Here the definition of complete symmetric polynomial $h_{k}$ and elementary symmetric polynomial $e_{k}$ are:

$$ e_{k}=\sum_{1\le i_1<\cdots <i_k\le n}x_{i_1}\cdots x_{i_k}, h_{k}=\sum_{1\le i_1\le \cdots \le i_k\le n}x_{i_1}\cdots x_{i_k} $$

I know that they are "dual" to each other in the symmetric function ring $\Lambda_{k}$, for the map $e_{k}\rightarrow h_{k}$ is an involution of the ring. But this does not explain some other beautiful dual relationship to me.

For example in Pieri's formula we have $$ s_{\lambda}e_{k}=\sum_{\mu\in \lambda\otimes 1^{k}}s_{\mu}, s_{\lambda}h_{k}=\sum_{\mu\in \lambda\otimes k}s_{\mu} $$ And in the reverse side using Kostka numbers we have $$ h_{\mu}=\sum K_{\lambda \mu}s_{\lambda}, e_{\mu}=\sum_{\lambda}K_{\lambda \mu}s_{\lambda^{*}} $$ The Jacobi-Trudi formula claim that for $|\lambda|\le n$, we have $$ s_{\lambda}=\det(h_{\lambda_i-i+j})_{1\le i,j\le n},s_{\lambda^{*}}=\det(e_{\lambda_i-i+j})_{1\le i,j\le n} $$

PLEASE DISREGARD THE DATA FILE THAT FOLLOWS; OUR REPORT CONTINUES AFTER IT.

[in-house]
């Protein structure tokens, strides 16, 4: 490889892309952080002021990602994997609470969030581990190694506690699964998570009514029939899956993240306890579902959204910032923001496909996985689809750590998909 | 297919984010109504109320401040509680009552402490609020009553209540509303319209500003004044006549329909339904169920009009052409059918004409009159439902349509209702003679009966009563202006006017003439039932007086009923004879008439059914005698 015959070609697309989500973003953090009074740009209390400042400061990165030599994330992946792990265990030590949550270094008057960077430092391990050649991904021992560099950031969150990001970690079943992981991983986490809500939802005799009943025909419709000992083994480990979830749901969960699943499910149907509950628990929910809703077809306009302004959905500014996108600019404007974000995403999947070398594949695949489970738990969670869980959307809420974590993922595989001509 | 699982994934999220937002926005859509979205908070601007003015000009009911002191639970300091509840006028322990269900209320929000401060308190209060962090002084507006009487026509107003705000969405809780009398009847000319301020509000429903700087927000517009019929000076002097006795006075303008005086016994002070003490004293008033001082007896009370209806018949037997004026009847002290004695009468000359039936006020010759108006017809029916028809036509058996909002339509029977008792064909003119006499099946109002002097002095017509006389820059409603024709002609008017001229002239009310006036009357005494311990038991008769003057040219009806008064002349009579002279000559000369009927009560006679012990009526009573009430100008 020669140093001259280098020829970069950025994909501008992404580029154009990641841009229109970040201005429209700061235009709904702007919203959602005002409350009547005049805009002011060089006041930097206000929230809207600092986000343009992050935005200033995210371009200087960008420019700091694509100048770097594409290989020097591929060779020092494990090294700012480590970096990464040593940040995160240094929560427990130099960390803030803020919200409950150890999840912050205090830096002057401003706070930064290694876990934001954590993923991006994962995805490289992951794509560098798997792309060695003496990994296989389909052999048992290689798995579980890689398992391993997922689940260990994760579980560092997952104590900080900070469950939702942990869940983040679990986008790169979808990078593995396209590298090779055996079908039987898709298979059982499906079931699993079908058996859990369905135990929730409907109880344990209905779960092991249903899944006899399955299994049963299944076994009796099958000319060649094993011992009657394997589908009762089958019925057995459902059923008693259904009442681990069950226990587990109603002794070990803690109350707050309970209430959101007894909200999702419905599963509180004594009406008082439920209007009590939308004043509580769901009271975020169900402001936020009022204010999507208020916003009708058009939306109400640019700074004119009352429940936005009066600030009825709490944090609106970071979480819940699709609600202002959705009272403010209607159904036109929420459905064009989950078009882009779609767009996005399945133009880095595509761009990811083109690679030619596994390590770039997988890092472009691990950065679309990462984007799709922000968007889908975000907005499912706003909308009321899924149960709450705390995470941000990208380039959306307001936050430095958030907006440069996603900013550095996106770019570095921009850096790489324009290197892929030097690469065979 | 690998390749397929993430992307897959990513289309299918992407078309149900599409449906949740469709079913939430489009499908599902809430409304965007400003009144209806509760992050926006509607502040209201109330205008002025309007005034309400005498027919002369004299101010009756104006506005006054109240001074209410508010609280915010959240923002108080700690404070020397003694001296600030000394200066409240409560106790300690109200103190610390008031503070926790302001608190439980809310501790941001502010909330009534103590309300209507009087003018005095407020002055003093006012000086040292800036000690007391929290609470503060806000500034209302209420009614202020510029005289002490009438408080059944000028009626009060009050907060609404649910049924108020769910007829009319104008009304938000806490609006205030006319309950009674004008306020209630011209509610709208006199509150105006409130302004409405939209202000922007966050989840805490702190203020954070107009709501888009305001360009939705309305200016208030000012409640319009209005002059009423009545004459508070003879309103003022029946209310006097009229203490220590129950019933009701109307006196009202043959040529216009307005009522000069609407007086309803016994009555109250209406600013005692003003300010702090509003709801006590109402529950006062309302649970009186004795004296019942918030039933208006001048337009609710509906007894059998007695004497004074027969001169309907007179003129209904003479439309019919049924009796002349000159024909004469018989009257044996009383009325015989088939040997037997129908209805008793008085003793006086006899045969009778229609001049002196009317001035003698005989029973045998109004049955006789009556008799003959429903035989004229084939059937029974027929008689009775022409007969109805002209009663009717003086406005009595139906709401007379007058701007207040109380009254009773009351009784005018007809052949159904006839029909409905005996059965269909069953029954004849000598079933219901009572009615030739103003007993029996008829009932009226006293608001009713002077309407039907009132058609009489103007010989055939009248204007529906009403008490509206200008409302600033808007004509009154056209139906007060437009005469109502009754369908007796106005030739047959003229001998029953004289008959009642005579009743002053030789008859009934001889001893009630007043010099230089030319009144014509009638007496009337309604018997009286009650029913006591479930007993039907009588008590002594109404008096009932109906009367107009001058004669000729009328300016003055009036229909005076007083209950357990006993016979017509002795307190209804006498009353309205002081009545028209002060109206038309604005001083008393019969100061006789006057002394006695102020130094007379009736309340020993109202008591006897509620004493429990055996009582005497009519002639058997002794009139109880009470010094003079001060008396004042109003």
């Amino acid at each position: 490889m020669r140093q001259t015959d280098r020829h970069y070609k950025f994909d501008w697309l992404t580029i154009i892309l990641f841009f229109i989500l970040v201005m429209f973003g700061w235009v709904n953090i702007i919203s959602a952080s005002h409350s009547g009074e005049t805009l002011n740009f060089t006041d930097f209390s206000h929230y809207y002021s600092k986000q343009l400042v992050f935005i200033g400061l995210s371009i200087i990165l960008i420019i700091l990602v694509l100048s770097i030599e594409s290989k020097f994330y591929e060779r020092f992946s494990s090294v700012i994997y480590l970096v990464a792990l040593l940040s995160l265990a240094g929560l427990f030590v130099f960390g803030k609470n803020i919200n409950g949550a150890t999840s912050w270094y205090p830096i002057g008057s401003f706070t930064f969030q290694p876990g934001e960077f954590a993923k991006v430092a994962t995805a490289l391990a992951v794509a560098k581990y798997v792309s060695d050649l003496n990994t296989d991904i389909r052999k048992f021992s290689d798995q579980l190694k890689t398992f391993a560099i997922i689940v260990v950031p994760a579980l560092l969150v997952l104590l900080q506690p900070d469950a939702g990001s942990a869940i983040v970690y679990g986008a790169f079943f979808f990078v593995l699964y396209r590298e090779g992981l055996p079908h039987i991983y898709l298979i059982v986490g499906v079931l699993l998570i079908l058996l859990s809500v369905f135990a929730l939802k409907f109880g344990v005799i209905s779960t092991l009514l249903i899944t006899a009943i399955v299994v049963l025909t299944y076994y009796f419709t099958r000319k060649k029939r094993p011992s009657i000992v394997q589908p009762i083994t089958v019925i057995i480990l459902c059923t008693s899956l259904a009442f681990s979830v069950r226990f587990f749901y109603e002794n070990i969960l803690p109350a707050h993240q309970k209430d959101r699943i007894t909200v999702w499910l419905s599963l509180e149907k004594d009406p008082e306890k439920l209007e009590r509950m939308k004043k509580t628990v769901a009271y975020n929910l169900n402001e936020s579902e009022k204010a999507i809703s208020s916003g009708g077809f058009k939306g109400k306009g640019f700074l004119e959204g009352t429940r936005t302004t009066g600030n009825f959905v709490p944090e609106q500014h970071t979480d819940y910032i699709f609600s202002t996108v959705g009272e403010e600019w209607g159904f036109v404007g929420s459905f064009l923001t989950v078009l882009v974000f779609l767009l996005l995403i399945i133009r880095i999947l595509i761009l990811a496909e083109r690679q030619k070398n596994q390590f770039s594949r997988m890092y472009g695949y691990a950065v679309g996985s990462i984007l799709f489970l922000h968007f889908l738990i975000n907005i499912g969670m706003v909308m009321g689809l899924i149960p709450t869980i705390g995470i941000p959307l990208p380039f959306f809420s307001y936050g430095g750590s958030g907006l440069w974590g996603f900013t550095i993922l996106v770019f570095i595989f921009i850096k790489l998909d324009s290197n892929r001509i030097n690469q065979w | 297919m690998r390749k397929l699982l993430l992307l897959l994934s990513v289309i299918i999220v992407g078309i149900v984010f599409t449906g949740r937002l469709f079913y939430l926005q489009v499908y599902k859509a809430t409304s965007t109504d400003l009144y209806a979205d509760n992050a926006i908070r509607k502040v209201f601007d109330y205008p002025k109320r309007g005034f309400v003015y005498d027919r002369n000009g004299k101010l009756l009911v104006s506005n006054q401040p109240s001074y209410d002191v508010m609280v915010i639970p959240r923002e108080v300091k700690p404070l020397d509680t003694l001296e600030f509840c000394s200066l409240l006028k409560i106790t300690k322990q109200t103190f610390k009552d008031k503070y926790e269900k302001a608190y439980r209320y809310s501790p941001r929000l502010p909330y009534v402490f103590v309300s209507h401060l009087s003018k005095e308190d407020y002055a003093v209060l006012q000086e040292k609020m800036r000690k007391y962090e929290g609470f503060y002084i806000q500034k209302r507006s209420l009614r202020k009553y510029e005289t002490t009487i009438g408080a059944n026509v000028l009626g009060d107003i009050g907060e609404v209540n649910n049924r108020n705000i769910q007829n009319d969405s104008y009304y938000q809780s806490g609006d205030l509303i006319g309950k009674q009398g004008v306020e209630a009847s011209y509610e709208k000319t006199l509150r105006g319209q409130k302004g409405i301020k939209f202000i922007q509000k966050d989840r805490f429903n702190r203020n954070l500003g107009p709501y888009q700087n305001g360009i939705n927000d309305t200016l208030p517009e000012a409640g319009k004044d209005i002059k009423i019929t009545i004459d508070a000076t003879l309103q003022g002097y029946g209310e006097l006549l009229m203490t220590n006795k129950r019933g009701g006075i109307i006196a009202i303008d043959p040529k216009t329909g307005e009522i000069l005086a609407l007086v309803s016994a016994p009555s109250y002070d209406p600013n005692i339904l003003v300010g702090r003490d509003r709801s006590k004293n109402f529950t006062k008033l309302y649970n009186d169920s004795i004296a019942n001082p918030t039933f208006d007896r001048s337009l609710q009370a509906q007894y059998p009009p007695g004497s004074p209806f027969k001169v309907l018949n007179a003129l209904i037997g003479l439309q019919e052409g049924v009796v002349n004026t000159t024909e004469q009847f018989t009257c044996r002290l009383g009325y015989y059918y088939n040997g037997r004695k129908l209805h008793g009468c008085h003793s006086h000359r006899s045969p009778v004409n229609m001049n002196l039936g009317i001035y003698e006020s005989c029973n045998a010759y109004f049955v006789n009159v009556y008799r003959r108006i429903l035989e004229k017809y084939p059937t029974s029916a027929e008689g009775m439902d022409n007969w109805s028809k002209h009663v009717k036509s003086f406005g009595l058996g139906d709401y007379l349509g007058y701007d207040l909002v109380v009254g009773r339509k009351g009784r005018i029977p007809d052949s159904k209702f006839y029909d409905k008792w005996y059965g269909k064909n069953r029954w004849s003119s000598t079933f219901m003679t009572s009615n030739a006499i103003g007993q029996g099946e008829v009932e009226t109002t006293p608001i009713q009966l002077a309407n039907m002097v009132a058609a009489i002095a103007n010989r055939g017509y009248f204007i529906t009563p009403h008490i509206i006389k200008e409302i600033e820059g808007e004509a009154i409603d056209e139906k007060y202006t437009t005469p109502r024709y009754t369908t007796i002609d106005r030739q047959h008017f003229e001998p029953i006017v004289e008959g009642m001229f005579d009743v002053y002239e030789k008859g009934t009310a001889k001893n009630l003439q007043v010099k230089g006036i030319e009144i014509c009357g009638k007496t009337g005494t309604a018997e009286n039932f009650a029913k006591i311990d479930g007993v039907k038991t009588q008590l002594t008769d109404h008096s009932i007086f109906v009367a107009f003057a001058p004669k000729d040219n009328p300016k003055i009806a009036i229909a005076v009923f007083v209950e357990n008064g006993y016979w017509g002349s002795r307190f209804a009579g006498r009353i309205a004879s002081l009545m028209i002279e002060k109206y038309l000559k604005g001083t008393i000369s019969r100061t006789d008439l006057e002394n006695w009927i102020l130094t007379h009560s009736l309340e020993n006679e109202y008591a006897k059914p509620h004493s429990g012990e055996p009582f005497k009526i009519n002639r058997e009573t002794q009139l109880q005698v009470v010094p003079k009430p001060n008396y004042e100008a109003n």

To me, all these suggests that there some deeper relation underlying these dualizing relationships. The formulas are so stunningly beautiful that they cannot come from mere coincidence in computation. In particular if we consider their action on Schur polynomials using the Tableaux, we can visualize the dual relationship. I want to ask, is there any deep reason behind these dual relationships? The definition itself seems to reveal very little and I felt very puzzled by the unexpected beauty.